“The body sees the egg protein as a foreign invader and sends out histamines to defend against it, which causes the allergic reaction,” he says.
Egg allergies are more common in children, and fortunately, about 70 percent of children will outgrow the condition by age 16, according to the ACAAI.
Milk and dairy
Thanks to the proteins in milk, such as lactoglobulin, lactalbumin, casein, and whey, milk, and dairy from cows are common allergens.
Milk allergies almost always begin in the first year of life, affecting up to 7 percent of infants. About 80 percent of allergic children will outgrow milk allergies by age 16, according to the ACAAI.
People with an allergy to cow’s milk may also be allergic to milk from other animals, including sheep and goats, so be careful when trying dairy alternatives, Dr. Stukus cautions.
(Here are the foods you think are dairy-free that aren’t.)
Because soy can hide in some pretty sneaky places, it’s important to read labels carefully if you have a soy allergy, Dr. Stukus says.
Don’t confuse a wheat allergy with gluten sensitivity or gluten intolerance.
Gluten includes proteins found in wheat, barley, and rye that can trigger serious symptoms in people with celiac disease, an autoimmune condition.
Other people can have a gluten intolerance and experience gastrointestinal or other health problems when they eat gluten, but don’t have the same intestine-damaging autoimmune reaction seen in people with celiac disease.
A wheat allergy, on the other hand, only occurs after exposure to wheat, and symptoms are typically mild, according to the ACAAI.
“People allergic to wheat should avoid obvious sources like bread, pasta, and cereals, but they also need to be cautious of non-food items that may contain wheat, such as Play-Doh, cosmetics, or bath products,” Dr. Stukus says.
And a wild card: Fruit
Although fruit is not on the list of major allergens, people can have allergic reactions to eating raw fruit such as apples, pineapples, and mangos. This is known as oral allergy syndrome or pollen-food allergy syndrome.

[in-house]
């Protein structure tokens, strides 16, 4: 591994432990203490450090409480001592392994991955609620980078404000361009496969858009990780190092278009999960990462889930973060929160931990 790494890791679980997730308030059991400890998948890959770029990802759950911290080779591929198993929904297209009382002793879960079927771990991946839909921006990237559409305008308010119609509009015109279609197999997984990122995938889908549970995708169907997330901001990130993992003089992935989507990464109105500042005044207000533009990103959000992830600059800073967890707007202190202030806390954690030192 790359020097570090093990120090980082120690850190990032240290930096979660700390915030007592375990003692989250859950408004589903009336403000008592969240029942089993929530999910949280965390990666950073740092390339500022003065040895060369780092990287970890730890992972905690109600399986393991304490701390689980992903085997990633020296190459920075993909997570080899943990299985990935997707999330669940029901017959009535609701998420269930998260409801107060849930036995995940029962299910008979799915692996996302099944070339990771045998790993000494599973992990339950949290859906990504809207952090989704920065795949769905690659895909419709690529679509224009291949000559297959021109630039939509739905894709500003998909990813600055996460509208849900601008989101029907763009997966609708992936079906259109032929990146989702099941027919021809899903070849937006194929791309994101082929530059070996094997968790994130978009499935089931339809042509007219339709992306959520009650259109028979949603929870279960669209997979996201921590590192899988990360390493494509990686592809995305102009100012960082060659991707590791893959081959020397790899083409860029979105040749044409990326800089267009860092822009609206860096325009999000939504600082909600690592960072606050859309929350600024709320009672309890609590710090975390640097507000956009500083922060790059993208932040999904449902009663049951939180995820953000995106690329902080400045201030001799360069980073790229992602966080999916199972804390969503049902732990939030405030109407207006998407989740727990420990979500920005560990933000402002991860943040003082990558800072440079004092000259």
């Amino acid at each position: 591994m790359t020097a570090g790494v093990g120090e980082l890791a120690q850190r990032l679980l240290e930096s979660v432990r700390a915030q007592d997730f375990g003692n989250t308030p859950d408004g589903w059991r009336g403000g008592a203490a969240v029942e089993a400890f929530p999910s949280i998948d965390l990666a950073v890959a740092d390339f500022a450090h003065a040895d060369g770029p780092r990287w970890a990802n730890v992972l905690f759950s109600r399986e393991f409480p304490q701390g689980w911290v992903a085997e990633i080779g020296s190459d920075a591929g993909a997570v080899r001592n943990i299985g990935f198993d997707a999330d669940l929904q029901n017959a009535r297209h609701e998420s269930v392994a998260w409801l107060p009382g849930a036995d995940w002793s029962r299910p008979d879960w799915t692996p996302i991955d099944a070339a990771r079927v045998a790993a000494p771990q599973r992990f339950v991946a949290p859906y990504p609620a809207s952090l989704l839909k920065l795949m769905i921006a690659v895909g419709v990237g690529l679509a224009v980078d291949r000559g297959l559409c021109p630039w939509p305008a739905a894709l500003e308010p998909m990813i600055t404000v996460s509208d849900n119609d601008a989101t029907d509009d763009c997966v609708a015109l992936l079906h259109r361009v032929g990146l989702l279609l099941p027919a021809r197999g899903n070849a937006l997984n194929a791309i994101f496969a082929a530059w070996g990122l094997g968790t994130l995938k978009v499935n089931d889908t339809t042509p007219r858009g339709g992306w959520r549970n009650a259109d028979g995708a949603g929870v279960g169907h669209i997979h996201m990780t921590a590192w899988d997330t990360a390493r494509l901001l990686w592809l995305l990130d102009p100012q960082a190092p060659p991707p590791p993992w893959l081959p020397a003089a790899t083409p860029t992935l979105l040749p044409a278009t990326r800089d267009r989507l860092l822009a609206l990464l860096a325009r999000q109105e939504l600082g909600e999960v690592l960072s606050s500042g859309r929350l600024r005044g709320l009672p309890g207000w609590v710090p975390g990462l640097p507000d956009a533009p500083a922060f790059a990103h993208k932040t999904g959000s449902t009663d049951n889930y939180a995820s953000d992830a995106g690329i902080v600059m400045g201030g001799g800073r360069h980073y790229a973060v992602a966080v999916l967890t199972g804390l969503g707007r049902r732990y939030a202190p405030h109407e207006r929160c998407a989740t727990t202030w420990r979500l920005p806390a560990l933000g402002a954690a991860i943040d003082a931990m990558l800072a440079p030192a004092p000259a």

In this case, your body is actually allergic to pollen but cross-reacting to similar allergens found in raw fruit, vegetables, or some tree nuts, according to the ACAAI.
Take heart though: Even if raw fruits and veggies make you react, you can usually eat the same foods cooked, Dr. Stukus says. This is because the heating process distorts allergy-causing proteins, making them unrecognizable to your hyperactive immune system.
Now that you know about the most common food allergies, read about these common food myths that are wildly untrue.
- Food Allergy Research and Education: "With the Stroke of President Biden’s Pen, FASTER Act for Sesame Labeling Becomes Law"
- Julie McNarin, MD, allergist-immunologist in Ithaca, New York
- David Stukus, MD, allergist, associate professor of Pediatrics in the Division of Allergy and Immunology, director of the Food Allergy Treatment Center at Nationwide Children’s Hospital, and member of the American College of Allergy, Asthma, and Immunology.
- JAMA Open Network: "Prevalence and Severity of Food Allergies Among US Adults"
- JAMA Open Network: "Prevalence and Severity of Sesame Allergy in the United States"
- American College of Allergy, Asthma, and Immunology: “Food Allergy”
- American College of Allergy, Asthma, and Immunology: “Shellfish Allergy”
- American College of Allergy, Asthma, and Immunology: “Peanut Allergy”
- American College of Allergy, Asthma, and Immunology: “Tree Nut Allergy”
- American College of Allergy, Asthma, and Immunology: “Milk & Dairy Allergy”
- American College of Allergy, Asthma, and Immunology: “Soy Allergy”
- American College of Allergy, Asthma, and Immunology: “Wheat Allergy”
- American College of Allergy, Asthma, and Immunology: “Pollen Food Allergy Syndrome”
- American College of Allergy, Asthma, and Immunology: “Egg Allergy"
- Food Allergy Research and Education: "Fish Allergy"